I once witnessed a client get on the wrong yacht at a marina because there were three similar-looking yachts nearby.
Don’t get me wrong, there is nothing wrong with going with popular and reliable yacht models that have a proven track record – especially for first-time owners. But I am finding more and more clients requesting an exterior profile that’s just a bit ‘different’. They want their boat to be the one that stands out in a literal sea full of superyachts. They want to be able to spot their yacht from afar.
Yachting is about many things – but freedom and self-expression are chief among them. Because of this, many yacht owners will go the extra custom mile, for tailor-made options according to their preferences, or decorate their boat with personalised furniture and artwork. However, it is ultimately up to the shipyards to come up with new, creative designs that allow owners to express themselves. And several are starting to do just that.
“I am finding more and more clients requesting an exterior profile that’s just a bit ‘different’” – Carmen Lau
One notable example is CL Yachts, whose new flagship CLX96 just finished her Hong Kong debut. This crossover yacht was created in collaboration with international designer Jozeph Forakis, with structural engineering from Albert Horsmon and naval architecture from Earl Alfaro. They did a test where they looked at a massive line-up of yachts from 300 metres away to find which hull shapes stood out, and which stunning lines were missing in the market.
Unsurprisingly, the CLX96, with her bold and striking double reverse-angle deckhouse windshield and plumb bow, has been turning heads wherever she cruises.
The vertical bow allows for increased stability and streamlined cruising, and the teardrop-shaped hull, made out of fibreglass hybrid composite, is so sturdy that its producer, Cheoy Lee shipyard, is offering a 10-year warranty instead of the traditional five-year one. This is a strong statement on its quality.
On the other side of the spectrum is the Codecasa Limited Edition Gentleman’s Yacht, which has a uniquely ‘vintage classic’ exterior. Designed by the renowned Luca Dini, this 24m masterpiece is based on the relatively new concept of ‘pocket-sized superyacht’ with its unique interior. The boat is a throwback to 1960s yachting with its distinct lines, glossy mahogany flanks, chrome-plated steel finishes and enclosed transom. But it also has strikingly modern interior design and technological solutions. Finally, the hull’s full-aluminium build gives the yacht a great combination of durability and cruising performance.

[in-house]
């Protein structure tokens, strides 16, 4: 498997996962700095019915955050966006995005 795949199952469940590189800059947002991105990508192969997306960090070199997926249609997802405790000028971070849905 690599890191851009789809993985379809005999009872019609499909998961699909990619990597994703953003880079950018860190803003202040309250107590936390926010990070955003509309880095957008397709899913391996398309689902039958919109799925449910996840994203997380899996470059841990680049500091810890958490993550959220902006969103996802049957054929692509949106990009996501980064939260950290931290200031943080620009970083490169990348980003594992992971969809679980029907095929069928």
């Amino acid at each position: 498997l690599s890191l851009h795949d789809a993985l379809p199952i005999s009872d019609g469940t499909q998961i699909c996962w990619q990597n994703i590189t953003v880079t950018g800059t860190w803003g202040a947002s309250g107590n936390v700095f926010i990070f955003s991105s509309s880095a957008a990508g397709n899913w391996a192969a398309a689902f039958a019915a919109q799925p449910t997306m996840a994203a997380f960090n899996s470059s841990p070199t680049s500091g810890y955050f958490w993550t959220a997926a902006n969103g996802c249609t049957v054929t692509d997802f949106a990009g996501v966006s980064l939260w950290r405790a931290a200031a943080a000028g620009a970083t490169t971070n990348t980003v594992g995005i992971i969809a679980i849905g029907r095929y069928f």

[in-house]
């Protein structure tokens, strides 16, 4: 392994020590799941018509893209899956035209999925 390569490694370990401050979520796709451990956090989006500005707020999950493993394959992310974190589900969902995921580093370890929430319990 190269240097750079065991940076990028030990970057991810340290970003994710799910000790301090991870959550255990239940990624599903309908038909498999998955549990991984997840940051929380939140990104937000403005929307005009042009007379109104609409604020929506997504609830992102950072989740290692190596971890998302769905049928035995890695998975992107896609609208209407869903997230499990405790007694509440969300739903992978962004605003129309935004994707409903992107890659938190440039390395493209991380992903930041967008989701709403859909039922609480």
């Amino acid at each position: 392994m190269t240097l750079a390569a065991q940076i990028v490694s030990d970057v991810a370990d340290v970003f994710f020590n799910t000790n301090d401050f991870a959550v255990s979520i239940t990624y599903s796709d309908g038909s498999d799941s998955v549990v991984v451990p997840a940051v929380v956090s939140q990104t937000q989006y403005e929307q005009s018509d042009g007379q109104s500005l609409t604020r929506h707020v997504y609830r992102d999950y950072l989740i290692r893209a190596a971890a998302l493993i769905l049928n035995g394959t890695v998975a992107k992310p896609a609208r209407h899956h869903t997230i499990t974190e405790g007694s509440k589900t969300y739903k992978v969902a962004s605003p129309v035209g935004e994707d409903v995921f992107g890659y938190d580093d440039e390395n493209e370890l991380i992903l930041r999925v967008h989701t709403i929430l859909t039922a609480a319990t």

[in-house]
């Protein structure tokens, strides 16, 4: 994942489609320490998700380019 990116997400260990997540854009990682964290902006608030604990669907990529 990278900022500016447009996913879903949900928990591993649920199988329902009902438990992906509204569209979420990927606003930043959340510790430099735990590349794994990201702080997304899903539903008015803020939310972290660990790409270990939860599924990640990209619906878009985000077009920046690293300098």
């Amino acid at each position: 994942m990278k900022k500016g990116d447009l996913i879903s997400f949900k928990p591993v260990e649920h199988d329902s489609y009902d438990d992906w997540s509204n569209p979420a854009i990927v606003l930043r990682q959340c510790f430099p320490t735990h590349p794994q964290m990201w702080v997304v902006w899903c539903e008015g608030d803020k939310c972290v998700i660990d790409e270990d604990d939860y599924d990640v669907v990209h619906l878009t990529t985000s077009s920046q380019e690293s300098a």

Lastly, the new Princess X95, which already has three hulls afloat in Hong Kong, has a unique exterior design allowing both her flybridge and main deck to cover almost the full length of the yachts, which provides great interior volume. This makes it a standout yacht from other Princess models, or yachts of similar size.
There will always be a need for standardisation on some level – and not every yacht owner feels the need to be adventurous with such a substantial investment. However, we are seeing more owners that view their yachts as extensions of themselves and therefore they like to stand out from the crowd.
At the end of the day, it is important for us as brokers to offer a variety of yachts for clients to choose from. The owners and the industry always appreciate the heavy investment shipyards put in from concept, design and the detail of implementation into production. Straying from the standard with original standout designs is a costly risk for shipyards, but the rewards for getting it right in today’s market where everyone is looking for that something special can be huge.
About the author
Carmen Lau is the senior advisor of Camper & Nicholsons International. With over 18 years of experience in the yachting industry, specialising in the sales, production and management of yachts over 100m. She also has experience at the shipyard and acting as owner’s representative.